Lancet: Global burden of bacterial antimicrobial resistance in 2019: a systematic analysis

20 January, 2022

This new paper in The Lancet suggests bacterial antimicrobial resistance caused over a million deaths in 2019. 'If left unchecked, the spread of AMR could make many bacterial pathogens much more lethal in the future than they are today.' Citation, summary and comment from me below.

CITATION: Global burden of bacterial antimicrobial resistance in 2019: a systematic analysis

Antimicrobial Resistance Collaborators †

The Lancet, January 19, 2022



Background: Antimicrobial resistance (AMR) poses a major threat to human health around the world. Previous publications have estimated the effect of AMR on incidence, deaths, hospital length of stay, and health-care costs for specific pathogen–drug combinations in select locations. To our knowledge, this study presents the most comprehensive estimates of AMR burden to date.

Methods: We estimated deaths and disability-adjusted life-years (DALYs) attributable to and associated with bacterial AMR for 23 pathogens and 88 pathogen–drug combinations in 204 countries and territories in 2019...

Findings: On the basis of our predictive statistical models, there were an estimated 4·95 million (3·62–6·57) deaths associated with bacterial AMR in 2019, including 1·27 million (95% UI 0·911–1·71) deaths attributable to bacterial AMR. At the regional level, we estimated the all-age death rate attributable to resistance to be highest in western sub-Saharan Africa, at 27·3 deaths per 100 000 (20·9–35·3), and lowest in Australasia, at 6·5 deaths (4·3–9·4) per 100 000...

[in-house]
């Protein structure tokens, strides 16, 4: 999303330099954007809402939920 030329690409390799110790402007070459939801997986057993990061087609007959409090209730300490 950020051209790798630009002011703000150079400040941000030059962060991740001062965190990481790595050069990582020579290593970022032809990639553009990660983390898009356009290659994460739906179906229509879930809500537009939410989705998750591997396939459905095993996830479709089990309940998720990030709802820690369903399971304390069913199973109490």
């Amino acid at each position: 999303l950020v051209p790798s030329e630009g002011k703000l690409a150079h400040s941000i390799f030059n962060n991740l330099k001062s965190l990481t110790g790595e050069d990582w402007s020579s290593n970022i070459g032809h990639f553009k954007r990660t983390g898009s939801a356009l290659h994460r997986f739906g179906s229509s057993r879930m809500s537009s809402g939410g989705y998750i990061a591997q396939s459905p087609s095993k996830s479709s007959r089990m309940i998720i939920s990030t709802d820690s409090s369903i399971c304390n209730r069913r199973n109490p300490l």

Interpretation: AMR is a leading cause of death around the world, with the highest burdens in low-resource settings. Understanding the burden of AMR and the leading pathogen–drug combinations contributing to it is crucial to making informed and location-specific policy decisions, particularly about infection prevention and control programmes, access to essential antibiotics, and research and development of new vaccines and antibiotics...

COMMENT (NPW): I have not had a chance to read the paper in detail, but it seems to ignore discussion on what is arguably the leading cause of antimicrobial resistance: inappropriate use. I could see only one reference to this: 'inappropriate use of antibiotics driven by insufficient regulations and ease of acquisition'. They do not mention a hugely important cause of inappropriate use: lack of availability and use of reliable information on how to select and use antibiotics, for prescribers and users. As WHO noted 10 years ago ‘Globally, most prescribers receive most of their prescribing information from the pharmaceutical industry and in many countries this is the only information they receive.’ There is no evidence that the situation has improved since then. As HIFA member Massimo Serventi (Tanzania) has pointed out, overprescription is also driven by perverse profit motives.

Neil Pakenham-Walsh, HIFA Coordinator,

Joint Coordinator HIFA Project on Information for Prescribers and Users of Medicines